According to the general numbers for the video game crowdfunding projects on Kickstarter and Star Citizen’s overall funding drive throughout 2017, it turns out that Roberts Space Industries’ space sim has sourced more money than the video game contingent of Kickstarter.
Saved You A Click Vidya edition summed up all the numbers from the lengthy Polygon article within the span of 280 characters.
Star Citizen got $34.91 million in 2017, and $36.11 million in 2016.
The combined amount of money all kickstarter games garnered together was $17.25 million in 2017 and $17.6 million in 2016 https://t.co/DbeETO47yo
— Saved You A Click Vidya (@SavedYouAClickV) January 3, 2018
According to the report, Star Citizen generated $34.91 million in crowdfunding throughout 2017. Kickstarter only generated $17.25 million in 2017, slightly down from $17.6 million in 2016. That’s a small piece of the $172 million raised in general for games throughout 2017, including video and board games.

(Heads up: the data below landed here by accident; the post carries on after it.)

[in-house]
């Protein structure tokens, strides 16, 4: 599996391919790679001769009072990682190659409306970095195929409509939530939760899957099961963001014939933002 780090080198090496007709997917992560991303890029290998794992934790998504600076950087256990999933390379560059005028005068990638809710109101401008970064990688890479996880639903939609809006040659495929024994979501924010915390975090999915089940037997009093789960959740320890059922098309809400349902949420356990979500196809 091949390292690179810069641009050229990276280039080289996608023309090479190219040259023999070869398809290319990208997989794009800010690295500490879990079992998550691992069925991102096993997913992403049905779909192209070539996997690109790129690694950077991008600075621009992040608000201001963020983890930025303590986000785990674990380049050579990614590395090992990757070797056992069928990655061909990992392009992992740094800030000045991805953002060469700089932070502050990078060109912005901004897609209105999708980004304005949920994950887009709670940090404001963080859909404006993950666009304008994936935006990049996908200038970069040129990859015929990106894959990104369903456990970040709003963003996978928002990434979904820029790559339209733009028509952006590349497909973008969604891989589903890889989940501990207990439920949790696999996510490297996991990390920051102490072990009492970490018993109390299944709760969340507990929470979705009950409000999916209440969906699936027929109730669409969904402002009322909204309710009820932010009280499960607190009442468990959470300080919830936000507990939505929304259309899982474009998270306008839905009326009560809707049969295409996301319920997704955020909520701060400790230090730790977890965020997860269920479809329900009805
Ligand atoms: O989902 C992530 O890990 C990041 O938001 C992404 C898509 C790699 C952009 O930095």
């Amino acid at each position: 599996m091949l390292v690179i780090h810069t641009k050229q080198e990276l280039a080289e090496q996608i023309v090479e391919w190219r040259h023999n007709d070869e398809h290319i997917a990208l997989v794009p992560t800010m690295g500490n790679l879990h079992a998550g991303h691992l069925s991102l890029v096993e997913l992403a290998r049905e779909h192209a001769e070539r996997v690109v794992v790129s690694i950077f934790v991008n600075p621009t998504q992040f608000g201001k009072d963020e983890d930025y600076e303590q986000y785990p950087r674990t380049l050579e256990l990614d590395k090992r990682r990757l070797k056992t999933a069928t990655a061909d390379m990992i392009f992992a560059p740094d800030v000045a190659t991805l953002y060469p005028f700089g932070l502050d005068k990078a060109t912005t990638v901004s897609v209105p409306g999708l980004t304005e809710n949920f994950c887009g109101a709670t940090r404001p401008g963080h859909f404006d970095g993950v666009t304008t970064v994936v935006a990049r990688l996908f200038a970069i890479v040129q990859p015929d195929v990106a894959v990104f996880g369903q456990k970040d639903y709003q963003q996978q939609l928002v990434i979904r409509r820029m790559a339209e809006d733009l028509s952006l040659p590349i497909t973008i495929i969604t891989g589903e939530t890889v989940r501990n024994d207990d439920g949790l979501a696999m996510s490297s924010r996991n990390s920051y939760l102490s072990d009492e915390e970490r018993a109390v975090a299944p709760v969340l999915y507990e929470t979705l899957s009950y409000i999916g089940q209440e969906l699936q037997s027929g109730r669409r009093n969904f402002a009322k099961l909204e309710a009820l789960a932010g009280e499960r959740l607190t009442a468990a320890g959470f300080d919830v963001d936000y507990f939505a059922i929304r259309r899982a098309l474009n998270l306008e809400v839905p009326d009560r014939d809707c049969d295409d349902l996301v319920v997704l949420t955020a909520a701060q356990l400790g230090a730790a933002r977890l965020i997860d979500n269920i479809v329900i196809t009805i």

So all of video games combined still couldn’t equate to what gamers spent on Star Citizen.
Scam-fatigued was the number one culprit that most people pointed to when it came to Kickstarter’s decidedly smaller intake throughout 2017.
Lots of Kickstarter projects have either failed to deliver or delivered in poor enough form that gamers have opted out of supporting projects on the platform. Fewer top-name games have been pitched, many titles are also derivative, or sequels, or spiritual successors. One of the few games that gained a lot of attraction recently is a game called Sessions, which actually looks like a quality-made title.
But beyond a rare sunflower in a bed of weeds, most Kickstarter video game projects just generated a lot less interest compared to the heyday, before all the scams and failures popped up.
Some might say “But isn’t Star Citizen a scam?” and to that I say: go watch some actual gameplay of alpha 3.0 on YouTube.
It may be taking Cloud Imperium Games a long time (and rightfully so), but what they have at present in its current playable state is more robust and in-depth than most finished AAA games, which is a said indictment on the current state of gaming.
CIG and Foundry 42 are currently still hard at work on finishing up the Squadron 42 cinematic single-player campaign while also simultaneously working on the MMO portion.
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